The online masses are in a tizzy this week over holiday-themed Starbucks cups that don't have any snowflakes, ornaments or reindeer on them.

So many people are allegedly outraged over the coffee company's minimalist 2015 "red cup" design that U.S. presidential candidate Donald Trump felt compelled to suggest people actually boycott Starbucks during a rally Monday evening.

His reason? Their cups aren't Christmassy enough this year, which automatically makes Starbucks "anti-Christmas" in the eyes of Trump – and for at least one conservative Christian video blogger who now believes the company "hates Jesus."

Most people engaged in the red cup debate at this point, however, seem more upset over religious criticism of the cup than over its actual design (unless they find the entire controversy hilariously ridiculous, which many do.)

The #StarbucksRedCup hashtag and others related to it have largely devolved into mockery of any Christians who may believe the cups – which have featured wintery scenes in previous years – are offensive.

But this mockery may be completely unjustified, according to Christians who've been speaking out on the topic to say, essentially, that few of them even care about the cup at all.

'One guy got mad'

Joshua Feuerstein, a former television evangelist and self-described "social media personality" is behind much of the frantically reported-on red cup controversy you may have read about in recent days.

A video he posted to Facebook on Nov. 5, just a few days after Starbucks unveiled its annual holiday cup design, has racked up more than 15 million views thus far.

"Starbucks REMOVED CHRISTMAS from their cups because they hate Jesus," reads the caption of the video, in which Feuerstein visits a local Starbucks carrying a gun and wearing a Jesus shirt. "SO I PRANKED THEM ... and they HATE IT!!!!"

The Arizona resident encouraged his followers to tell baristas that their names are "Merry Christmas" in order to get the words onto cups, and then to share pictures using the hashtag #MerryChristmasStarbucks.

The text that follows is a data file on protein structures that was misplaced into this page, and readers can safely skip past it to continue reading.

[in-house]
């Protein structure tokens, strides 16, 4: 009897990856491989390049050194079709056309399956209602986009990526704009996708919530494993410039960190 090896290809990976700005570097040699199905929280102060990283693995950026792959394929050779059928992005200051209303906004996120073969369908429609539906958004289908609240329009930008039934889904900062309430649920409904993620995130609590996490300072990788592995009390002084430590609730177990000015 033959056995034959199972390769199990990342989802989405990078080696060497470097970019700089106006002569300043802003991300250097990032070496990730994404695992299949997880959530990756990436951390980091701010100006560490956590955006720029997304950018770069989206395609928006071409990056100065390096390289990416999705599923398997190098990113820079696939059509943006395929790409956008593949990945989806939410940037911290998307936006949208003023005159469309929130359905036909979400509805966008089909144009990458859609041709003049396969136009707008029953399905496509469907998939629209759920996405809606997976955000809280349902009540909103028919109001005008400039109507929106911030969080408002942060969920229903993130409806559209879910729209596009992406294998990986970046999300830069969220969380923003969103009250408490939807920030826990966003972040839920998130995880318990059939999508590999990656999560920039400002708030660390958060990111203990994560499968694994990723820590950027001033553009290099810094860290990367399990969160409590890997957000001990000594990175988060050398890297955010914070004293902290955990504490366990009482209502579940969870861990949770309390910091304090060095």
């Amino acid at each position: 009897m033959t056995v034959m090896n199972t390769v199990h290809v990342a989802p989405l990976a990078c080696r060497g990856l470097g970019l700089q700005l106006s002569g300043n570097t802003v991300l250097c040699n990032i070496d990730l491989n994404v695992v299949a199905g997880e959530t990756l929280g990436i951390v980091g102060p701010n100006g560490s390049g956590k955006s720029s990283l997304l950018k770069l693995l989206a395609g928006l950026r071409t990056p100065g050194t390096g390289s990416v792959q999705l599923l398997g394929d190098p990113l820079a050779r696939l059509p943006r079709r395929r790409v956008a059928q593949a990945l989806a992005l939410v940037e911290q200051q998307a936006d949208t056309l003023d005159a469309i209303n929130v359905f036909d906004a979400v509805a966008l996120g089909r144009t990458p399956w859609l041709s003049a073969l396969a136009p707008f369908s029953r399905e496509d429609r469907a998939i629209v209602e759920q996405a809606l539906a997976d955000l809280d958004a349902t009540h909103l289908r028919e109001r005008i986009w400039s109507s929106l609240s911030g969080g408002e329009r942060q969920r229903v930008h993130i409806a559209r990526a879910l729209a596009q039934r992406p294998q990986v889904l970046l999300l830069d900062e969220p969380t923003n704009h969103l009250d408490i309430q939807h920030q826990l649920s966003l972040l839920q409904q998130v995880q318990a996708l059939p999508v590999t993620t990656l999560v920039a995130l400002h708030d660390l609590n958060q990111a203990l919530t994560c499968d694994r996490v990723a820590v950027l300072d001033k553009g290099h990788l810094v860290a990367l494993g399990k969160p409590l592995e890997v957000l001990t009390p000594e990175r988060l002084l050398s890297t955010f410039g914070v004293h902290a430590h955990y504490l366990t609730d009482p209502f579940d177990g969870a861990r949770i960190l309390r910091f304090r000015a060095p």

Starbucks issued a statement after the video started going viral on Nov. 8 to explain its 2015 holiday design, saying that the red cup was meant to serve as a "blank canvas" for customers to "create their own stories" about the holidays.

This spawned a torrent of news articles about the alleged "social media controversy" brewing between Starbucks and Christians.

"None of the articles decrying some amorphous group of 'Christians' for hating on Starbucks took into account that this whole thing was actually about one guy who makes his living creating outrageous content," wrote Laura Turner for The Religion News Service Monday in a piece called Starbucks red cups and the outrage machine.

"There are a very tiny group of people out there who want to have 'Merry Christmas' written on their Starbucks cups, and more power to them," she continued. "We don't need to shed more ink or anguish over why those Christians are doing a ridiculous thing, especially not if the whole point is to separate ourselves and our evolved faith from other people and their immature faith."

Dozens of blog posts expressing similar sentiments have been filed in recent days, and many Christians are also sharing their personal thoughts about red cup outrage on Twitter.

"Just to be clear, the long-haired, chill-looking person on Starbucks's cups isn't Jesus—she's 'a 16th century Norse woodcut of a twin-tailed mermaid, or Siren.'," writes The Atlantic's Emma Green of Feuerstein's assertion that Starbucks "wanted to take Christ" off its cups. 

"Political correctness, as Feuerstein calls it in his video, is a straw-man enemy," she continues after noting that Starbucks has never actually featured Christian imagery in its holiday cup designs. "Starbucks's decision to make plain red cups is less an erasure of Christian values than a neutral design choice that also happens to reflect a solid understanding of the company's diverse audience."

Subverting #MerryChristmasStarbucks with Satan

Despite the amount of backlash to his video, there is evidence online of some people siding with Feuerstein.

The #MerryChristmasStarbucks tag reveals a bit of authentic activity, particularly near the beginning of Feurstein's campaign.

More recently, however, jokesters have been using the hashtag subversively.

Most of the photos now tagged with #MerryChristmasStarbucks, in fact, show red cups covered with Satanic or otherwise anti-Christian imagery.

And yet, in true internet fashion, the majority of posts about the cup controversy on Twitter as of Monday night were humorous in nature.

If "inviting customers to create their own stories with a red cup that mimics a blank canvas" was truly Starbucks' goal, it appears as though the 2015 holiday cup campaign is one of its most successful yet.